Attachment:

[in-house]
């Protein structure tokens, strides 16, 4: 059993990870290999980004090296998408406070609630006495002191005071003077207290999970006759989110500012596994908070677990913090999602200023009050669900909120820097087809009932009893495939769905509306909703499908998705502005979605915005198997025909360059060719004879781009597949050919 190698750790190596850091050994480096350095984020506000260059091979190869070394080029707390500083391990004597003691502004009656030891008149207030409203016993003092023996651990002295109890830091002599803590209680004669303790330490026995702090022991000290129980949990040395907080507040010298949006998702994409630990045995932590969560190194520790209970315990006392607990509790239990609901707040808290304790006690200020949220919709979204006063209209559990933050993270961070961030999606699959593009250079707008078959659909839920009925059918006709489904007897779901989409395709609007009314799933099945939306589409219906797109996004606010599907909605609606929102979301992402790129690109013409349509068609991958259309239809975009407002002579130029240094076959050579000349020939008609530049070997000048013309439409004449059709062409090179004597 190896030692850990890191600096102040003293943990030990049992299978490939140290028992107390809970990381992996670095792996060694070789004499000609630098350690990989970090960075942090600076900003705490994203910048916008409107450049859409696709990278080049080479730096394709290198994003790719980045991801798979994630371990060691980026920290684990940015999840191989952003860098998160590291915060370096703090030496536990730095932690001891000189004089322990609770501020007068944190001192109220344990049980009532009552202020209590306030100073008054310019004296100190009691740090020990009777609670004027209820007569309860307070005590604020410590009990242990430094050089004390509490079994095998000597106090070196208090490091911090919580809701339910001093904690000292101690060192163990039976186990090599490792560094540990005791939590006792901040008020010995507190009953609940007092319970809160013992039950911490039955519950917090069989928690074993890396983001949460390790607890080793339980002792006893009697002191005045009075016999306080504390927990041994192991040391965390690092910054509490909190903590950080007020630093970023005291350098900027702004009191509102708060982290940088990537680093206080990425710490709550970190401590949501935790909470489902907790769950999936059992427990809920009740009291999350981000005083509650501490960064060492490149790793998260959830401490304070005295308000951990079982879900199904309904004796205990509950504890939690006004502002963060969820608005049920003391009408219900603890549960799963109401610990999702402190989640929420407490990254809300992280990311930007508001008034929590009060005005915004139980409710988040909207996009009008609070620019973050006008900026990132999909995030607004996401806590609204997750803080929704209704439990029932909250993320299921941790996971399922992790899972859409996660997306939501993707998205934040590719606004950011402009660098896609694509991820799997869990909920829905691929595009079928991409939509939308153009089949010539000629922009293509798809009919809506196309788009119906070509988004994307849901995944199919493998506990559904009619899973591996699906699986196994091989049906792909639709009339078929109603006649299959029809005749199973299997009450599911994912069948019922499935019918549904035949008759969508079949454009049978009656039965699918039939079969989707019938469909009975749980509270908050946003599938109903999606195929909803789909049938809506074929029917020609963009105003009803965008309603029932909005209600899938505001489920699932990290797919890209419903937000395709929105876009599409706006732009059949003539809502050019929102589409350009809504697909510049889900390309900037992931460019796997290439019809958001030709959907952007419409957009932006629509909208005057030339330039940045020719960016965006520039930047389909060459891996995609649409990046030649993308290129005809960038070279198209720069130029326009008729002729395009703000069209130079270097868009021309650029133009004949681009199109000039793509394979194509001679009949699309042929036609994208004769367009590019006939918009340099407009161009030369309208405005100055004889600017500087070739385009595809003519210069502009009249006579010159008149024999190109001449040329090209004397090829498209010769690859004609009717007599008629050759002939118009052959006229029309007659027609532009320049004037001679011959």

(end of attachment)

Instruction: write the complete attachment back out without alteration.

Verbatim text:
[in-house]
């Protein structure tokens, strides 16, 4: 059993990870290999980004090296998408406070609630006495002191005071003077207290999970006759989110500012596994908070677990913090999602200023009050669900909120820097087809009932009893495939769905509306909703499908998705502005979605915005198997025909360059060719004879781009597949050919 190698750790190596850091050994480096350095984020506000260059091979190869070394080029707390500083391990004597003691502004009656030891008149207030409203016993003092023996651990002295109890830091002599803590209680004669303790330490026995702090022991000290129980949990040395907080507040010298949006998702994409630990045995932590969560190194520790209970315990006392607990509790239990609901707040808290304790006690200020949220919709979204006063209209559990933050993270961070961030999606699959593009250079707008078959659909839920009925059918006709489904007897779901989409395709609007009314799933099945939306589409219906797109996004606010599907909605609606929102979301992402790129690109013409349509068609991958259309239809975009407002002579130029240094076959050579000349020939008609530049070997000048013309439409004449059709062409090179004597 190896030692850990890191600096102040003293943990030990049992299978490939140290028992107390809970990381992996670095792996060694070789004499000609630098350690990989970090960075942090600076900003705490994203910048916008409107450049859409696709990278080049080479730096394709290198994003790719980045991801798979994630371990060691980026920290684990940015999840191989952003860098998160590291915060370096703090030496536990730095932690001891000189004089322990609770501020007068944190001192109220344990049980009532009552202020209590306030100073008054310019004296100190009691740090020990009777609670004027209820007569309860307070005590604020410590009990242990430094050089004390509490079994095998000597106090070196208090490091911090919580809701339910001093904690000292101690060192163990039976186990090599490792560094540990005791939590006792901040008020010995507190009953609940007092319970809160013992039950911490039955519950917090069989928690074993890396983001949460390790607890080793339980002792006893009697002191005045009075016999306080504390927990041994192991040391965390690092910054509490909190903590950080007020630093970023005291350098900027702004009191509102708060982290940088990537680093206080990425710490709550970190401590949501935790909470489902907790769950999936059992427990809920009740009291999350981000005083509650501490960064060492490149790793998260959830401490304070005295308000951990079982879900199904309904004796205990509950504890939690006004502002963060969820608005049920003391009408219900603890549960799963109401610990999702402190989640929420407490990254809300992280990311930007508001008034929590009060005005915004139980409710988040909207996009009008609070620019973050006008900026990132999909995030607004996401806590609204997750803080929704209704439990029932909250993320299921941790996971399922992790899972859409996660997306939501993707998205934040590719606004950011402009660098896609694509991820799997869990909920829905691929595009079928991409939509939308153009089949010539000629922009293509798809009919809506196309788009119906070509988004994307849901995944199919493998506990559904009619899973591996699906699986196994091989049906792909639709009339078929109603006649299959029809005749199973299997009450599911994912069948019922499935019918549904035949008759969508079949454009049978009656039965699918039939079969989707019938469909009975749980509270908050946003599938109903999606195929909803789909049938809506074929029917020609963009105003009803965008309603029932909005209600899938505001489920699932990290797919890209419903937000395709929105876009599409706006732009059949003539809502050019929102589409350009809504697909510049889900390309900037992931460019796997290439019809958001030709959907952007419409957009932006629509909208005057030339330039940045020719960016965006520039930047389909060459891996995609649409990046030649993308290129005809960038070279198209720069130029326009008729002729395009703000069209130079270097868009021309650029133009004949681009199109000039793509394979194509001679009949699309042929036609994208004769367009590019006939918009340099407009161009030369309208405005100055004889600017500087070739385009595809003519210069502009009249006579010159008149024999190109001449040329090209004397090829498209010769690859004609009717007599008629050759002939118009052959006229029309007659027609532009320049004037001679011959």